Pursuant to the provisions of Article 11.07 of the Texas Code of Criminal Procedure, the clerk of the trial court transmitted to this Court this application for a writ of habeas corpus. Ex parte Young, 418 S.W.2d 824, 826 (Tex. Crim. App. 1967). Applicant was convicted of possession of child pornography and sentenced to sixteen years’ imprisonment. The Ninth Court of Appeals affirmed his conviction. Benner v. State, No. 09-08-00458-CR (Tex. App.-Beaumont July 7, 2010, pet. dism’d). Continue reading
These cases deal with whether an application for a writ of habeas corpus filed under Article 11.07 is timely when the applicant files it on the same day that a court of appeals issues its mandate in the applicant’s direct appeal. We hold that, absent contrary evidence, a mandate is presumed to issue at 9:00 a.m. on the day the court of appeals issues it, thereby making any writ application filed later in the day timely. Continue reading
In carrying out a plea bargain, Justin Dominique Hope a/k/a Justin Dominic Hope pled no contest to the offense of retaliation. See Tex. Penal Code Ann. § 36.06 (West 2011). After accepting Hope’s plea, the trial court sentenced Hope to five years in prison.
Hope’s appellate counsel filed a brief that presents counsel’s professional evaluation of the record and concludes the appeal is frivolous. See Anders v. California, 386 U.S. 738, 87 S.Ct. 1396, 18 L.Ed.2d 493 (1967); High v. State, 573 S.W.2d 807 (Tex. Crim. App. 1978). On February 2, 2012, we granted an extension of time for Hope to file a pro se brief. We received no response from Hope. Continue reading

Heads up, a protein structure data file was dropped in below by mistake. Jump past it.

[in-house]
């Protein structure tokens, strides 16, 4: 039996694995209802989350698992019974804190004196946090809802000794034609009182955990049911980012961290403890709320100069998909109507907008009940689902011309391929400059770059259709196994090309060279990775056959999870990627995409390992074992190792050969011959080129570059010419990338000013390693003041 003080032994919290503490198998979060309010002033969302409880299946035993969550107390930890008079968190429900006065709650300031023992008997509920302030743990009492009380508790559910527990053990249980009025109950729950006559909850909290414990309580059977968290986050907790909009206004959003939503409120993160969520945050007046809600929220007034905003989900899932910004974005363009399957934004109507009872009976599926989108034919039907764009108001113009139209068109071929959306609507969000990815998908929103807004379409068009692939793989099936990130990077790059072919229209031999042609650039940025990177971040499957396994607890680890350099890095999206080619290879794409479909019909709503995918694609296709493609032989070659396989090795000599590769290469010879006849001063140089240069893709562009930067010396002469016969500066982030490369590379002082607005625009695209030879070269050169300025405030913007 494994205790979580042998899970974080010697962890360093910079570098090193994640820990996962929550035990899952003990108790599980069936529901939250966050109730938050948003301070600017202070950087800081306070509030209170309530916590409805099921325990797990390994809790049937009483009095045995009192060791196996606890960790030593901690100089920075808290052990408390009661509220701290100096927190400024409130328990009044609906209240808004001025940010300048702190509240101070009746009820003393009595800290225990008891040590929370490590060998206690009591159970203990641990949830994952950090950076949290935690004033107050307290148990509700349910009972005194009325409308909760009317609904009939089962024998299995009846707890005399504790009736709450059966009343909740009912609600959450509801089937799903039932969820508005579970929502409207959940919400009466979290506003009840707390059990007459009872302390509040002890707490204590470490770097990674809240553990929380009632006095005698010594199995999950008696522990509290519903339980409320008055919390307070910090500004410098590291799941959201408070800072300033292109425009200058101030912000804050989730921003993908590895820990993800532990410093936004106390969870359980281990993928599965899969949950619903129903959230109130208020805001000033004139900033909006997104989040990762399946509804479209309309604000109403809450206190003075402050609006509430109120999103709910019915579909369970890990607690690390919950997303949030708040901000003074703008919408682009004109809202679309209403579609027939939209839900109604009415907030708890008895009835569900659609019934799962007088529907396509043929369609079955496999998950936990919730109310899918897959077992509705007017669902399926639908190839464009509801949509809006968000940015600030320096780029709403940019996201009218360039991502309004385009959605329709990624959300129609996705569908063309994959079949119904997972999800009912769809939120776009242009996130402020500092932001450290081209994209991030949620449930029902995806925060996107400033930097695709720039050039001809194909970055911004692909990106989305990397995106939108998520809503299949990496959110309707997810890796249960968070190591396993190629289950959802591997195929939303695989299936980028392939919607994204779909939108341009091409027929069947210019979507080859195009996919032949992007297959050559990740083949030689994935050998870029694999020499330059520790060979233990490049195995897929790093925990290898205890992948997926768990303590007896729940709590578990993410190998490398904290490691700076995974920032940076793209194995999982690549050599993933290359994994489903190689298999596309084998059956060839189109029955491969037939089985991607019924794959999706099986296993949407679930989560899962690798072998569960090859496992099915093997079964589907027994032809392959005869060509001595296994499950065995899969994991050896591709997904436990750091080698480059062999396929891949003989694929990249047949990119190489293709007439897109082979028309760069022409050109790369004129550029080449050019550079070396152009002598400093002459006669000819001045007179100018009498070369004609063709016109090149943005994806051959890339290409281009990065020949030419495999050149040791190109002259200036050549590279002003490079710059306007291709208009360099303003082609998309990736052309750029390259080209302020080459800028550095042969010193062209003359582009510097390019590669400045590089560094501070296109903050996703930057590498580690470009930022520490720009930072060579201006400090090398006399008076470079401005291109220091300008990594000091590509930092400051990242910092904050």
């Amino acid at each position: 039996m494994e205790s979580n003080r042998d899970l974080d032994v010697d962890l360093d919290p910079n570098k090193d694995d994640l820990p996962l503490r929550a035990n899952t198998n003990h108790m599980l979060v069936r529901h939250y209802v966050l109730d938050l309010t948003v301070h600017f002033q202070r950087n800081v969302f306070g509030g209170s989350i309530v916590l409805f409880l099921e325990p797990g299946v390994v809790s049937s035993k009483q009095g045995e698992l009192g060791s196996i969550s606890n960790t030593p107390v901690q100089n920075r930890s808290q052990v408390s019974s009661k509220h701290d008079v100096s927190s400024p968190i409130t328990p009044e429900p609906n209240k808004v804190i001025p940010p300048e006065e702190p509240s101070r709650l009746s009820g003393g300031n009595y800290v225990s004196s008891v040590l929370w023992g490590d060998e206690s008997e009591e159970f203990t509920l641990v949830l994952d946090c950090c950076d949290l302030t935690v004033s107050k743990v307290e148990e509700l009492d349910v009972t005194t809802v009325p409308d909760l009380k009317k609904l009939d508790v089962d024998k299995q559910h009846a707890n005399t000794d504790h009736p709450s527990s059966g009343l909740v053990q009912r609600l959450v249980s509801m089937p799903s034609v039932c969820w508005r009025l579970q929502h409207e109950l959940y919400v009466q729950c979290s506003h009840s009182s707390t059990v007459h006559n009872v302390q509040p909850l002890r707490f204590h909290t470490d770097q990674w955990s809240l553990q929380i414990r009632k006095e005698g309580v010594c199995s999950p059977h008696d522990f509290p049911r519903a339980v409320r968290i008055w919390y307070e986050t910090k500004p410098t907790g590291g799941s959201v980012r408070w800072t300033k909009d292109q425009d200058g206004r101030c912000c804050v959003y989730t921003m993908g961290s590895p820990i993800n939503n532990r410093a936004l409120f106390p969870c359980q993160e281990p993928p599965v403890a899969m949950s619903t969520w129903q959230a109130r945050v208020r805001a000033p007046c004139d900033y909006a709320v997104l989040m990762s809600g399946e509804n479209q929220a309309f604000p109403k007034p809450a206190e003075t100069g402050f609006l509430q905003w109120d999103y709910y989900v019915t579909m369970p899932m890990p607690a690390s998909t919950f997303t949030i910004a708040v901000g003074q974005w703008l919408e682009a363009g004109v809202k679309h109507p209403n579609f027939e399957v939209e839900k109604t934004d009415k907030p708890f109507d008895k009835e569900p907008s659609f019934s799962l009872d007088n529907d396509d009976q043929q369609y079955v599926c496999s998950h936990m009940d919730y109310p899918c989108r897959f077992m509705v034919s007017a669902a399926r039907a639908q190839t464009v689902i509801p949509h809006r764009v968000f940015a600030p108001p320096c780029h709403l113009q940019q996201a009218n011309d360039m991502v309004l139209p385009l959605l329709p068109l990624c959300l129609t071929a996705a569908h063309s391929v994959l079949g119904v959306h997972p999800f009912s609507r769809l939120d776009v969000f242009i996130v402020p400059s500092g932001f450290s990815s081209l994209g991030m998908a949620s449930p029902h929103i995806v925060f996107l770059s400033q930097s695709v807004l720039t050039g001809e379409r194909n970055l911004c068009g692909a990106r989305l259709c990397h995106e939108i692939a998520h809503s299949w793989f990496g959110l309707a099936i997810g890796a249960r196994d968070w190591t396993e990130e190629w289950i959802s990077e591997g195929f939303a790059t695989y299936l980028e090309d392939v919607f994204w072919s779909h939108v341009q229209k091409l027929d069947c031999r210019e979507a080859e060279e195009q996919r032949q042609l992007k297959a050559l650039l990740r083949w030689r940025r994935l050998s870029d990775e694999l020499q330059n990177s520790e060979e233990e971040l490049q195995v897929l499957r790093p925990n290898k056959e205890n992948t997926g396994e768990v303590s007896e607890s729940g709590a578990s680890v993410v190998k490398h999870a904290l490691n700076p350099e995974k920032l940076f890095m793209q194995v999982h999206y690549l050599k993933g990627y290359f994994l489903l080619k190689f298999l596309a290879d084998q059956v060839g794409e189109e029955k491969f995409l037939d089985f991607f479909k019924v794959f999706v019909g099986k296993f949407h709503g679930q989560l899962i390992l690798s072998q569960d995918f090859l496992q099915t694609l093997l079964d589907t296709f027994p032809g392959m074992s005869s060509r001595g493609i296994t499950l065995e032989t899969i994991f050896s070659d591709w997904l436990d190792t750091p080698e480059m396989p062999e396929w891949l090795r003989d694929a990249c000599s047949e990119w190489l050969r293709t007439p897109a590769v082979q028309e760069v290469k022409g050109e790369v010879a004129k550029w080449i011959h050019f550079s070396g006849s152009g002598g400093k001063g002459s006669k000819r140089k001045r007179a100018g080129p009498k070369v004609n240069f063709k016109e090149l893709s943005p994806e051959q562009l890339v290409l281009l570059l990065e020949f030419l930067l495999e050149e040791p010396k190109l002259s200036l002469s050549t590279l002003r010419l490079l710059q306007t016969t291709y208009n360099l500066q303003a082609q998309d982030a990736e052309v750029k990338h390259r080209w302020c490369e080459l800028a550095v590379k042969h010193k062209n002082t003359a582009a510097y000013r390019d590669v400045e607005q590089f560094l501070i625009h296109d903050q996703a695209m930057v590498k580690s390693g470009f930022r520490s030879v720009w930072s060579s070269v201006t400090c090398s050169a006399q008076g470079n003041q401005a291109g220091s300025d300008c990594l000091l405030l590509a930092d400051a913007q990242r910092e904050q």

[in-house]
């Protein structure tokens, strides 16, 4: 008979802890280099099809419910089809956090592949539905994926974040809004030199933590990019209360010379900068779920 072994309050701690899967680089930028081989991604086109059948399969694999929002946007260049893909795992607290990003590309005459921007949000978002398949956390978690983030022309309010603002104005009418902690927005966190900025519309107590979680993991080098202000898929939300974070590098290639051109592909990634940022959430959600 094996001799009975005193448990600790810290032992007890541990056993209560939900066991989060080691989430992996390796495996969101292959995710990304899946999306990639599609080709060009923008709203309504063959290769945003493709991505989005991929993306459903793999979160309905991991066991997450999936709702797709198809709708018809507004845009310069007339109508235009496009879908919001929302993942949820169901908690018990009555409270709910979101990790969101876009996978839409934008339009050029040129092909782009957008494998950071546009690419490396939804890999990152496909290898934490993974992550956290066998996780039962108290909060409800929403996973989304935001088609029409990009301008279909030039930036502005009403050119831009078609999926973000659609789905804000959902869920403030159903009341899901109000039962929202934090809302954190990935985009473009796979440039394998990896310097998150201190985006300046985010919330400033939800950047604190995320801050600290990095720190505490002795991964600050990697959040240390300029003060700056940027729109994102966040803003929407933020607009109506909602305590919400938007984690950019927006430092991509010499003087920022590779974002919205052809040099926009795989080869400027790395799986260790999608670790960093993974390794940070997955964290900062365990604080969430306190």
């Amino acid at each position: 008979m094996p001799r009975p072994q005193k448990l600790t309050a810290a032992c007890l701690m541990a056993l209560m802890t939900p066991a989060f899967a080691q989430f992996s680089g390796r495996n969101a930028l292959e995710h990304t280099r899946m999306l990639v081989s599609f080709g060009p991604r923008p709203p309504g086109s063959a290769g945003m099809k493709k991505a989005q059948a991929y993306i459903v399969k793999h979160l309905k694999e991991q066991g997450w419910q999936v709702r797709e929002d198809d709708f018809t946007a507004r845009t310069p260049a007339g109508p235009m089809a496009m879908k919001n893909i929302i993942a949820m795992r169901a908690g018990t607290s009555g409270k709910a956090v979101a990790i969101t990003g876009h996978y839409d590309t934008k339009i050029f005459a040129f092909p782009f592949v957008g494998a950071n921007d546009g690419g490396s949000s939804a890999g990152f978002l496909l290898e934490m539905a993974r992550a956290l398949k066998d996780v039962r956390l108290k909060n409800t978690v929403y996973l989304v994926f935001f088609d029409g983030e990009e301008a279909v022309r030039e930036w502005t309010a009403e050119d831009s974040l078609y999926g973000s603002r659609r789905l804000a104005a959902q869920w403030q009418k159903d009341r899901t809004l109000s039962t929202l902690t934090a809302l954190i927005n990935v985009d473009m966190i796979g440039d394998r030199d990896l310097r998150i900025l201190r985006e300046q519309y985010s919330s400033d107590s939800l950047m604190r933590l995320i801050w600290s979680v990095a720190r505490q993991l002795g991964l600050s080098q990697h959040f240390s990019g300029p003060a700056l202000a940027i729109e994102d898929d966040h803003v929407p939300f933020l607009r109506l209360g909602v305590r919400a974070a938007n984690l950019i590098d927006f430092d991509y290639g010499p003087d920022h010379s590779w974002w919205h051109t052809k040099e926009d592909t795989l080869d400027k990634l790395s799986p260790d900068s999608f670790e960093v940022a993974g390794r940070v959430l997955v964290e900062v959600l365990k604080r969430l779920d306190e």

In accordance with a plea-bargain agreement, William Earl Durham entered a plea of guilty to the offense of burglary of a habitation. The trial court found evidence sufficient to find Durham guilty, deferred further proceedings, placed Durham on community supervision for five years, and assessed a $1,000 fine. The State subsequently filed a motion to revoke Durhams unadjudicated community supervision. At the hearing on the States motion to revoke, Durham pled not true to the allegation that he violated the conditions of his community supervision by failing to register as a sex offender. After hearing testimony and receiving evidence, the trial court found that Durham violated the terms of his community supervision, found him guilty of burglary of a habitation, and assessed his punishment at 20 years confinement. The trial court assessed administrative fees of $3,060. The administrative fee balance sheet indicates that $1,000 of the administrative fees is attributable to attorney fees. Continue reading